Fried turkey sounded like the most redneck concept ever when I first heard about it. Can you really fry these things? Is there really any turkey better than a brined bird rubbed with herb butter, stuffed with lemons and herb sprigs, and basted with wine and drippings while it roasts? Is nothing sacred?
This year was the second year of fried turkey at the LoE Thanksgiving, and I am a total convert. We torched two puppies, one soaked in an herb brine, the other injected with commercial Cajun marinade and rubbed with copious amounts of Tony Chachere’s seasoning. I think this whole concept originated in Louisiana, and I’ve come to the conclusion that a. I should always trust people from Louisiana when it comes to anything food-related and b. I love redneck food.
We have a couple we’re good friends with who actually do a lot of the heavy lifting of frying turkeys. They do it as a sort of a hobby. Everybody needs friends who fry a turkey when it’s Sunday afternoon and they’ve got nothing going on. They own the fryer and know everything there is to know about frying turkeys, and like most passionate turkey fryers (I’m talking about the people, not the devices) they spread the gospel far and wide. They also make excellent Texas sweet tea. Coincidence? I think not.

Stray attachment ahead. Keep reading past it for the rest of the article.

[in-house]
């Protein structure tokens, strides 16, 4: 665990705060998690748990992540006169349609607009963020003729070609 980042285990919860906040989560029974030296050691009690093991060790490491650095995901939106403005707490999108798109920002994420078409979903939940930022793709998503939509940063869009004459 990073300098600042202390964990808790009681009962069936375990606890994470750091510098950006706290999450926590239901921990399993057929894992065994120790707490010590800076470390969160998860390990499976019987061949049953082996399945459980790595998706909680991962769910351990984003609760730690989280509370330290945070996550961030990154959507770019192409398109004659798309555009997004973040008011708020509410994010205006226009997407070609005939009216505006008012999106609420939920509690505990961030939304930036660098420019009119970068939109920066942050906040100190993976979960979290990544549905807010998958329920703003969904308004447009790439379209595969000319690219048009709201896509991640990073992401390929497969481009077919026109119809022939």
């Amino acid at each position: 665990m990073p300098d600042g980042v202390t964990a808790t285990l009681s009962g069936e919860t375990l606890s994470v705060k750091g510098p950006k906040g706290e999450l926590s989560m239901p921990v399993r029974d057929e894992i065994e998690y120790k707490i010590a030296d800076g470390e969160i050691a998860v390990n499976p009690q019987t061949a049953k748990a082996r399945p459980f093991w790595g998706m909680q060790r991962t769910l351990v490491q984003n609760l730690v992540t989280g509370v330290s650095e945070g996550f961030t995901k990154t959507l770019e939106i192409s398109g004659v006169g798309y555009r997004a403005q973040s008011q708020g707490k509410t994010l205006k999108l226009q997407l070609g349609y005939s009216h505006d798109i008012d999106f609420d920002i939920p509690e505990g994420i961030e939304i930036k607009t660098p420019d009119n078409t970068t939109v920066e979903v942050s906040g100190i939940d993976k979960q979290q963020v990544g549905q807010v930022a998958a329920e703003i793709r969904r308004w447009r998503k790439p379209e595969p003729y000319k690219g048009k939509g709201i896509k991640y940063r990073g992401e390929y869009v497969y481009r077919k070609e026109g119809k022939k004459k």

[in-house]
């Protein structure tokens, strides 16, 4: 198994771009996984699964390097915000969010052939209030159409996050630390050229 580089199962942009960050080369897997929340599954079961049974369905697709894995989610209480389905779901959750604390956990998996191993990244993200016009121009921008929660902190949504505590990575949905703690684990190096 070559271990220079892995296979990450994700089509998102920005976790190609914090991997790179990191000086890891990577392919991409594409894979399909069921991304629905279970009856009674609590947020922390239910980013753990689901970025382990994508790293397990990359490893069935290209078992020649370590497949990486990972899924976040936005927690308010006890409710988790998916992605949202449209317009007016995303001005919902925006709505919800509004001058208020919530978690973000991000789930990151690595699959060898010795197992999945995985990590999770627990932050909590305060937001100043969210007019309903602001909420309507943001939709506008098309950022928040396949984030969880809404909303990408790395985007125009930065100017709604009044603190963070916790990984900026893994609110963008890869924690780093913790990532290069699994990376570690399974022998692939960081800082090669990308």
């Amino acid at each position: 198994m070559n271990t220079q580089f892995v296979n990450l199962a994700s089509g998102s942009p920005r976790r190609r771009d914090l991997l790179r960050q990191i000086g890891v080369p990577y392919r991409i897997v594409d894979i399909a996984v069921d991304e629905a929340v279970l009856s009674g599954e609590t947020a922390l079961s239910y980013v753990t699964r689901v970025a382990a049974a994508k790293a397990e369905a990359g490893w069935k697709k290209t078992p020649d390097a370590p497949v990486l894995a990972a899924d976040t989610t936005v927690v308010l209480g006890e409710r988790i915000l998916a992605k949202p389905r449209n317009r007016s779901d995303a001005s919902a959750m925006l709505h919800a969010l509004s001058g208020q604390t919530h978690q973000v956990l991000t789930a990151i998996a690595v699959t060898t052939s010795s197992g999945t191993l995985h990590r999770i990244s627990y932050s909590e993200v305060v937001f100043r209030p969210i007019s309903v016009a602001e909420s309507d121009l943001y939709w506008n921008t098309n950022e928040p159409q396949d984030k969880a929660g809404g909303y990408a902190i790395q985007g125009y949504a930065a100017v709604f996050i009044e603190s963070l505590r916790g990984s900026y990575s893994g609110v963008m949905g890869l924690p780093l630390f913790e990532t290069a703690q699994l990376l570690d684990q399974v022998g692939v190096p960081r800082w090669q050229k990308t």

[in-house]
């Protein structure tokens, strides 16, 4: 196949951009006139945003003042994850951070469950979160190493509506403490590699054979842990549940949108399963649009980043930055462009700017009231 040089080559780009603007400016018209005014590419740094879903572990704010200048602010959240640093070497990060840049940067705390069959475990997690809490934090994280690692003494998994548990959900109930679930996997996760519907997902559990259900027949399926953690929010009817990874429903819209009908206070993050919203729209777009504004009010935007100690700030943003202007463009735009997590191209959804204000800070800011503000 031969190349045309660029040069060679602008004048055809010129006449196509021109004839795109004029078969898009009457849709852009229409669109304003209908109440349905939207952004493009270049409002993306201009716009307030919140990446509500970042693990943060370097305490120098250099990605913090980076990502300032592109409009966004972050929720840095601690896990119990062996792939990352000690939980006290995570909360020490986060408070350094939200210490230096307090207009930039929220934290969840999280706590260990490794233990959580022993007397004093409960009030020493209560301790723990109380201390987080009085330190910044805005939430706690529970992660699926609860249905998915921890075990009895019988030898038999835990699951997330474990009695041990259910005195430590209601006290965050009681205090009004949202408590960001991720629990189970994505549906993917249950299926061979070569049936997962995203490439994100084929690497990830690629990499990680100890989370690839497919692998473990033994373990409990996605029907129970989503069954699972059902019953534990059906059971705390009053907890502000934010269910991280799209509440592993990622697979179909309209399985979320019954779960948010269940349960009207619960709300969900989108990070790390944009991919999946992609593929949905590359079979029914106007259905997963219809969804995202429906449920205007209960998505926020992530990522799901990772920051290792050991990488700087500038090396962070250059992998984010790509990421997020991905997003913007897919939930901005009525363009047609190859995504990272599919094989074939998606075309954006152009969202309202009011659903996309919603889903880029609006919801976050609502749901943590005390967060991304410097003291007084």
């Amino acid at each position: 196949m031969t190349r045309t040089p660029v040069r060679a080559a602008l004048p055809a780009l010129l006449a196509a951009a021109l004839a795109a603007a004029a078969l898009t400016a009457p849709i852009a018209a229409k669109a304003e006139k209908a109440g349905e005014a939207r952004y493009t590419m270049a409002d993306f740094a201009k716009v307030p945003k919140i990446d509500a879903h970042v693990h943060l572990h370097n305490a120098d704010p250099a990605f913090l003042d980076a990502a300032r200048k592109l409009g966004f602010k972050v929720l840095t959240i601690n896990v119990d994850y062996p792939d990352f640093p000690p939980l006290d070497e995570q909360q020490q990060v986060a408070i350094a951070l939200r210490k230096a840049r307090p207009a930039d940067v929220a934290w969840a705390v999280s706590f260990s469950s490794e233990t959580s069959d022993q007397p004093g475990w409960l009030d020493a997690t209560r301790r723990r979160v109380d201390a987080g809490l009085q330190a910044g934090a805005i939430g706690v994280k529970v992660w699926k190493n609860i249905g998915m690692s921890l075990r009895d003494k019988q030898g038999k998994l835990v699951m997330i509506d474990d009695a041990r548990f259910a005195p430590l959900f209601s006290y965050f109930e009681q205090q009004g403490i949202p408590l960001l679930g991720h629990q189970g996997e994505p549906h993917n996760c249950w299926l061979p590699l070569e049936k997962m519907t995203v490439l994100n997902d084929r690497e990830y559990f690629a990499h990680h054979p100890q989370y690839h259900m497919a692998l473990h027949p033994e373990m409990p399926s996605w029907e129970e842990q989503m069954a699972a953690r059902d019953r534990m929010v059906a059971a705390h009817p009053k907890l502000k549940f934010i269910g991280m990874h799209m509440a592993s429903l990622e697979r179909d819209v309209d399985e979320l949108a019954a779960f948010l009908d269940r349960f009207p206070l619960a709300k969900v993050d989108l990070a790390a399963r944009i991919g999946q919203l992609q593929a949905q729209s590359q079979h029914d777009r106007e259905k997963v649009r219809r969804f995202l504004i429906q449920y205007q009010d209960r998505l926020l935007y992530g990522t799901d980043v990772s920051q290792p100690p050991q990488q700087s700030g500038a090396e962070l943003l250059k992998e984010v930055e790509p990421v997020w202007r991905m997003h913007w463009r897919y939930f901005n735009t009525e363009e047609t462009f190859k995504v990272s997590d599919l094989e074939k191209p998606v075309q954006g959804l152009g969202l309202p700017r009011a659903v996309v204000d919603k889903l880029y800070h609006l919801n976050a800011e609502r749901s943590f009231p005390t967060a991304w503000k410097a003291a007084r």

We actually tried the brined vs. injected experiment at New Year’s Eve last year, but they ran out of propane before they were able to fry both all the way through, and we had to save Turkey 2 by getting it in the oven and checking it obsessively with a meat thermometer. So this Thanksgiving was the first chance I’d had to do a real comparison of the two turkey methods. I think the Tony Chachere’s blend is saltylicious, but some of the spices add a scorched effect to the skin that I dislike. The injected marinade is also a bit chemical-y, but it’s still pretty damn good. An injected, spice-rubbed turkey is seasoned properly without taking the advance planning and work of making a brine, and it’s still pretty juicy. But I do think a brined fried turkey is superior. I think it cooks more evenly, and the skin is better because it doesn’t have spices on it that can burn in the oil.
I’m not so sold on the fried turkey concept that I’m gonna buy my own setup and schlep it to my parents’ place when we finally start doing Thanksgiving at their home again (we hosted here at LoE World Headquarters for the last two years), but I might wrangle Dad into buying it for us and helping me handle the inevitable fryer-associated mess. Maybe I’ll even torch a couple of chickens in there too, see how that comes out. I bet they do it in Louisiana…